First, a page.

Jump to navigation

Crafts Council

Home // News & Features // Why it’s important to be open
  • 14GB, Amy Twigger Holroyd, found vest, stitch-hacked, 2012

Why it’s important to be open

Amy Twigger Holroyd on collaborating and ‘unventing’ in the contemporary crafts world

Ooh, you should patent it! If I’d invented that, I’d keep it to myself…

I’ve become used to hearing such comments – from makers, students and curious observers – each time I demonstrate the distinctive techniques I use in my work. For example, there are the methods of seamless machine knitting which I initially devised during my MA over a decade ago, and have used in my knitwear ever since. A more recent development is the technique I call ‘stitch-hacking’: a means of retrospectively reconfiguring stitches within an existing piece of knitting.

I sense an implication within these comments that I should create a shroud of mystery around my making processes, revealing only finished artefacts to the world. However, this willingness to share is not a naïve mistake on my part, but a conscious choice to embrace openness – and particularly openness to amateur makers – within my craft practice.

This interest in openness has emerged as my work has evolved. I started off in classic designer-maker mode, creating collections of knitwear for sale to individuals, galleries and boutiques. Later, I started to sell patterns and run workshops at my studio, including an ever-popular option to knit my ‘signature’ cardigan in a single weekend. My recent doctoral research – which explored amateur making as a strategy for sustainable fashion – took my open agenda to a new level, as I aimed to support amateurs in designing for themselves.

The surprise which people express at my willingness to share is, I think, based on an assumption that it will harm my livelihood and status as a professional maker, and that people will copy my ideas, techniques and designs without giving me any credit. Of course, this is a danger, but in my experience the people that can do the most damage – high street companies – will copy simply using images of the finished article, which I can hardly hide away if I wish to promote my work.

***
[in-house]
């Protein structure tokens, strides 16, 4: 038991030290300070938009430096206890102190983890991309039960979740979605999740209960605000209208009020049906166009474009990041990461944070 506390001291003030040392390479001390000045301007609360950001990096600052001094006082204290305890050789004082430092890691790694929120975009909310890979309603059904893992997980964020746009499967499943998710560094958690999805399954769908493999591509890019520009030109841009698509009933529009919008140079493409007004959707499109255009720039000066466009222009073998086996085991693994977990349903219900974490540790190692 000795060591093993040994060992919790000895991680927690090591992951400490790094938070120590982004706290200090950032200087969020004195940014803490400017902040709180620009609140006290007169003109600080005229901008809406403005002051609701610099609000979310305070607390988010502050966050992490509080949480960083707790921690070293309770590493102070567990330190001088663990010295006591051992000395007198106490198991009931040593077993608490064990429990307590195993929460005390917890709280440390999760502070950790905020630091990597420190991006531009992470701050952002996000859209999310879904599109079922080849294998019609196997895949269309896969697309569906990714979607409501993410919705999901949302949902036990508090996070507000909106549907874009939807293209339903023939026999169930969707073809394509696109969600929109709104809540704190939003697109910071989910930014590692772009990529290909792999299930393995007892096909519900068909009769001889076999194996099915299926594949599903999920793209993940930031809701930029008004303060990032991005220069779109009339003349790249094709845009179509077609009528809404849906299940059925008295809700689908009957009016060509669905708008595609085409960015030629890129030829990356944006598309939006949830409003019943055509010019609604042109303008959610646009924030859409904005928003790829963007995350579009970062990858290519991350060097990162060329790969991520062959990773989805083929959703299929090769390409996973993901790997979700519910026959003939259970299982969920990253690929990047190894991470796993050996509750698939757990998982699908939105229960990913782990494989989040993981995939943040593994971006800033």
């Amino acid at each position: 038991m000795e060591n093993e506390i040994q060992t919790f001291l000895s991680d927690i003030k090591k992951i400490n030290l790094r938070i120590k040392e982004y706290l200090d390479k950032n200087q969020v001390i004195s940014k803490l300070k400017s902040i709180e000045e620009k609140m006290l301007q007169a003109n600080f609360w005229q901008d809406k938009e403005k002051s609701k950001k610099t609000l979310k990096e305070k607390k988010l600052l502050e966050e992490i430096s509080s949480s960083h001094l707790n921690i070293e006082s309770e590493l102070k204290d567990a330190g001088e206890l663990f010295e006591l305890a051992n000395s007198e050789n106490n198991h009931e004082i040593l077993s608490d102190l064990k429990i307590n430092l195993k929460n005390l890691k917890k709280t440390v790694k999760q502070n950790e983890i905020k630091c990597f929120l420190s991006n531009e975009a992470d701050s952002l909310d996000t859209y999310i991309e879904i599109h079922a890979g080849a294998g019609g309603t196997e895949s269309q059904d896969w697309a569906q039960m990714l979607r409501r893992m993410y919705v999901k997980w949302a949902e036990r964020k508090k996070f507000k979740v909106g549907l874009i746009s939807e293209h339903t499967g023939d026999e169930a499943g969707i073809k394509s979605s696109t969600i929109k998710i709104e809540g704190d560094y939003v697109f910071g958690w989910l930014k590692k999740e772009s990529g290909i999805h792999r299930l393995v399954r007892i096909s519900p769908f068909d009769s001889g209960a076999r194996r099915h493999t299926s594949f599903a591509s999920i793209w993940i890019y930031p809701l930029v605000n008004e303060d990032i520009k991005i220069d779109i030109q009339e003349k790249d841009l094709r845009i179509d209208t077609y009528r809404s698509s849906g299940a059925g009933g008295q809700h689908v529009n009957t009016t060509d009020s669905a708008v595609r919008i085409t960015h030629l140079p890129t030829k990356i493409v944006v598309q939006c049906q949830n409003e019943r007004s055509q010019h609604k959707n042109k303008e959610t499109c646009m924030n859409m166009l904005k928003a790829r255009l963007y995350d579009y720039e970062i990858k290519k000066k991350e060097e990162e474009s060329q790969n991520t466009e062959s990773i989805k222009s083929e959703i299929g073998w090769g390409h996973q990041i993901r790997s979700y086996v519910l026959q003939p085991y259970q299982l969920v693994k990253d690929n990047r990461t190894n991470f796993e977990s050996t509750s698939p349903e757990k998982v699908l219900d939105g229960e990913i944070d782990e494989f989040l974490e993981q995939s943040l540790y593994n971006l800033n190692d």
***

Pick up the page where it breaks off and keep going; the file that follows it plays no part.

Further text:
Stitch Hacking Process

In fact, sharing has a positive impact on my practice, partly because the workshops I run are an important source of income. Furthermore, I’ve found that sharing my techniques actually enhances the credit I get for what I make. The processes I use are aesthetically understated, and their significance can easily be missed. When I demonstrate the techniques, people start to understand them, but it’s only when I hand over the tools and let them have a go for themselves that the penny really drops.

However, my interest in openness goes beyond a strategy to gain more business or respect, and relates to a more fundamental conviction. For me, craft is integrally associated with openness, collaboration and sharing, and I feel strongly that we should actively work to maintain these associations.

While I’ve put a great deal of effort into developing the techniques I use, I bristle at the thought of saying I invented them. I much prefer knitting advocate the late Elizabeth Zimmermann’s term ‘unvent’, which recognises that anything one knitter devises might also have been developed by others. Knitting has a rich history of shared designs, individual adaptation and communal evolution. If the knitters of the past had kept their methods hidden away, knitting would surely not be the varied and vibrant craft it is today. To lay claim to a technique would feel like a snub to these fellow makers – and I’d hate to be the one to break the chain of openly shared knowledge.

While this might all seem rather romantic and backwards-looking, my commitment to openness is primarily about the future. Openness is a growing movement, which is challenging conventional systems and hierarchies in many fields of life. This movement is integrally linked to sustainability, presenting a genuine alternative to the ‘closed’ systems which created the environmental and social problems we face.

Amateur making is a potent strategy for sustainability. It gives people the skills to create and repair their possessions, connecting them to the world and to each other. To increase engagement with making, we need to spread knowledge, ideas and inspiration. My current work involves developing techniques for re-knitting existing items of knitwear, and tools for designing these interventions. Far from wanting to keep the re-knitting techniques for myself, I’d love to see them being adopted, adapted and appropriated by others, travelling far beyond my control.

I’ve found an exciting role for myself within the open culture of amateur making: facilitating, encouraging and inspiring action by others. I now see everything I do – whether making garments, techniques or ideas, working individually or collaboratively – as part of one, incredibly satisfying, open craft practice.

Amy Twigger Holroyd designs and makes under the banner of her label, Keep & Share, and is research fellow in design at the University of Leeds.

www.keepandshare.co.uk

Home
Close